Yesterday, September 11, I noticed more American flags flying that usual, some at half-staff. We want to remember the national tragedy we suffered thirteen years ago, from the hands of violent men. Scripture does not gloss over tragedy, personal, or national. Reading Jeremiah 52 and the Book of Lamentations recalls the many voices who earlier said, “It can never happen to us” (i.e., to Judah, God’s chosen people). But it did.
On Wednesday evening our President outlined steps he will take to counter the threat of the Islamic State. Because of gains in territory, accumulation of natural resources (oil), and money, these holy warriors threaten not only the middle east, but also the United States. We’ve seen the brutal images our our citizens executed, displayed and disseminated for maximum effect–terror. “You can’t win,” they say, “submit.”
The book of Job also describes his personal tragedy perpetrated by foreign bands (Sabeans and Chaldeans) bent on thievery and murder. The setting for these raids in the book of Job is serene, convivial, and familial. The brothers and sisters eat and drink together, the oxen plow the land, asses graze beside them (1:13-14). “. . . when Sabeans attacked them and carried them off (i.e., the oxen and donkeys), and put the boys to the sword” (1:15). The Chaldeans made off with Job’s camels, and again “put the boys to the sword” (1:17).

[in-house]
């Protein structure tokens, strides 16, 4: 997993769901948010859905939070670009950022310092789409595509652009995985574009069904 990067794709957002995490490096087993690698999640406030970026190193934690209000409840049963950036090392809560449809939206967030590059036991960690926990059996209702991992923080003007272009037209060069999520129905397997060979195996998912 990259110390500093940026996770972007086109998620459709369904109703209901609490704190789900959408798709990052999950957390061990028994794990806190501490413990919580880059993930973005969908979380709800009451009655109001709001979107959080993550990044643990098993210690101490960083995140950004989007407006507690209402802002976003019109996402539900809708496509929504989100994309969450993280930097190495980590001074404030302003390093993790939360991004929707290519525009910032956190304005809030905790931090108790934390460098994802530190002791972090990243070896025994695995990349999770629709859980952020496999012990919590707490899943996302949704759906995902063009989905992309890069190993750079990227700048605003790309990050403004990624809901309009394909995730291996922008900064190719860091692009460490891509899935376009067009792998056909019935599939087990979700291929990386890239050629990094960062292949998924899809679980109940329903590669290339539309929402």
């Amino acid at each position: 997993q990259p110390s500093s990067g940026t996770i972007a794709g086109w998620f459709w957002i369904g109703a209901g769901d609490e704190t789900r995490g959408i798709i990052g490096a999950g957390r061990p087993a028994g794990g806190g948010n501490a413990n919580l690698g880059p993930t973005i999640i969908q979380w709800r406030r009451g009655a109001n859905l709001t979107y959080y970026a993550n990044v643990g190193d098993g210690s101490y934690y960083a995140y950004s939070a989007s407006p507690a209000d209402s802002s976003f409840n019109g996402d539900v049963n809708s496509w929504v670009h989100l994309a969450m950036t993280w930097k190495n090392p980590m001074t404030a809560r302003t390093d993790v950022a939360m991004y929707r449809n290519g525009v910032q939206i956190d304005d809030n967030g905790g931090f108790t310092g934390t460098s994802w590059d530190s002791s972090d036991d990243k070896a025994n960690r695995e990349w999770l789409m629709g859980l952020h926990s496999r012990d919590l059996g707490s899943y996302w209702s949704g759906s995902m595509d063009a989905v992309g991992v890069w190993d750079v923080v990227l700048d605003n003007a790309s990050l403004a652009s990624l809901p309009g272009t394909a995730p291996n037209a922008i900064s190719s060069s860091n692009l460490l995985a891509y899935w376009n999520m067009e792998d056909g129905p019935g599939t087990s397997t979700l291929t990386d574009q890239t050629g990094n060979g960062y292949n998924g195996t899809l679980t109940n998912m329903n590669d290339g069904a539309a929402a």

Like our national news, this does not make for pleasant reading. It does remind us, however, of how fragile is our life, how ephemeral are our possessions, and how quickly our fortunes can change. I therefore maintain: “The Book of Job is as up-to-date as tomorrow’s newspaper.” Yes, the book is ancient, but it describes a human struggle against forces beyond our control, both natural and human, a struggle for survival and recovery. And with that it also describes a battle to maintain a personal relationship with God in spite of the disasters which can and do happen to us.
Where have you experienced a personal tragedy? From others’ violence? How do you make sense of what may seem senseless brutality?